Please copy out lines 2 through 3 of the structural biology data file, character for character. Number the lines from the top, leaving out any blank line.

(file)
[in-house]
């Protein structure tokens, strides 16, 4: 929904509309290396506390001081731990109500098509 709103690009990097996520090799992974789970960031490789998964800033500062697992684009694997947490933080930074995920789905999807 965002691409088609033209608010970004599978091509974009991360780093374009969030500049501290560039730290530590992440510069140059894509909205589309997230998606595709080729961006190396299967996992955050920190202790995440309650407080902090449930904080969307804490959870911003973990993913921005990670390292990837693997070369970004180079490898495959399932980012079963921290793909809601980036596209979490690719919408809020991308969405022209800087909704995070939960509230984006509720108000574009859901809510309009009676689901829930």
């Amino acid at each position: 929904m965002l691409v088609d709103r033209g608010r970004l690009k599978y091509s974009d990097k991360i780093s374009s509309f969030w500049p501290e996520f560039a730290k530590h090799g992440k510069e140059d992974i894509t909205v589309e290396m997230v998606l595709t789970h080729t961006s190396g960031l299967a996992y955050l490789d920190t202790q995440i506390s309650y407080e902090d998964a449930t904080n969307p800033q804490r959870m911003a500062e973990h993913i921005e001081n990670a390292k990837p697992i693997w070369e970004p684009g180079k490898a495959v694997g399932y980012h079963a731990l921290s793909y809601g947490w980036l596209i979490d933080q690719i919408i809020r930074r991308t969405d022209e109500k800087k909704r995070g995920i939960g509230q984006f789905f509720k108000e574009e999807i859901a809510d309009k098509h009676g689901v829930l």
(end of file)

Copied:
């Protein structure tokens, strides 16, 4: 929904509309290396506390001081731990109500098509 709103690009990097996520090799992974789970960031490789998964800033500062697992684009694997947490933080930074995920789905999807 965002691409088609033209608010970004599978091509974009991360780093374009969030500049501290560039730290530590992440510069140059894509909205589309997230998606595709080729961006190396299967996992955050920190202790995440309650407080902090449930904080969307804490959870911003973990993913921005990670390292990837693997070369970004180079490898495959399932980012079963921290793909809601980036596209979490690719919408809020991308969405022209800087909704995070939960509230984006509720108000574009859901809510309009009676689901829930």
């Amino acid at each position: 929904m965002l691409v088609d709103r033209g608010r970004l690009k599978y091509s974009d990097k991360i780093s374009s509309f969030w500049p501290e996520f560039a730290k530590h090799g992440k510069e140059d992974i894509t909205v589309e290396m997230v998606l595709t789970h080729t961006s190396g960031l299967a996992y955050l490789d920190t202790q995440i506390s309650y407080e902090d998964a449930t904080n969307p800033q804490r959870m911003a500062e973990h993913i921005e001081n990670a390292k990837p697992i693997w070369e970004p684009g180079k490898a495959v694997g399932y980012h079963a731990l921290s793909y809601g947490w980036l596209i979490d933080q690719i919408i809020r930074r991308t969405d022209e109500k800087k909704r995070g995920i939960g509230q984006f789905f509720k108000e574009e999807i859901a809510d309009k098509h009676g689901v829930l």